Separate bomb blasts on Sunday in Egypt's port city of Alexandria, including one near a branch of a French supermarket chain, killed one person and wounded nine, police said.
Since the military ousted Islamist president Mohamed Morsi in 2013, militants have repeatedly set off bombs in Cairo and Alexandria, but the deadliest attacks have been in the Sinai Peninsula.
One bomb went off just metres (yards) away from a Carrefour supermarket in Alexandria, killing a passenger on a minibus that was driving past and wounding six passers-by, police said.
Initial reports that the facade of the French supermarket branch had been damaged were later denied by police.
A separate bombing in the Mediterranean city targeted a police station and wounded three bystanders, police said.
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Later a third blast outside another police station in the city caused no casualties or damage.
There was no immediate claim of responsibility or clear motive for the attacks.
The bombings come three weeks after France signed an agreement with Egypt for the sale of 24 Rafale fighter jets, in a deal boosting Cairo's military as it tackles jihadists on two fronts.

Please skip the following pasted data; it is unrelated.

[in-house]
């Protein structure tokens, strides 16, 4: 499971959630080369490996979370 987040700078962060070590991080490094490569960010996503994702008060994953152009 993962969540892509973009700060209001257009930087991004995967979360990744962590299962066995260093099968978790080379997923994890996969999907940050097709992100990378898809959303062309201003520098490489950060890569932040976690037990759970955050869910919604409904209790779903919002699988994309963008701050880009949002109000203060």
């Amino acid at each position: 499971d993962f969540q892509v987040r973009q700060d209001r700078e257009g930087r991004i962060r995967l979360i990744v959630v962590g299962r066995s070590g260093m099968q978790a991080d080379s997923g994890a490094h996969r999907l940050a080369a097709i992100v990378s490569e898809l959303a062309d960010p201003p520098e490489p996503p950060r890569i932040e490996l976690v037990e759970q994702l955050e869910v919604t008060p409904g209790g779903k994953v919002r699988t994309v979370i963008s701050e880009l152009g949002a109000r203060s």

Experts say those behind such attacks that use home-made bombs seek to sow fear among foreign investors, particularly ahead of a conference hosted by Cairo to attract badly needed investment.
The March 13-15 conference in the Red Sea resort town of Sharm el-Sheikh is aimed at helping to revive an economy battered by four years of political and security unrest.
The Cairo government says hundreds of police and soldiers have been killed in Egypt since Morsi's overthrow in revenge attacks by jihadists.
Amnesty International says that since Morsi's ouster, a brutal crackdown on his supporters has killed more than 1,400 people, while thousands more have been jailed.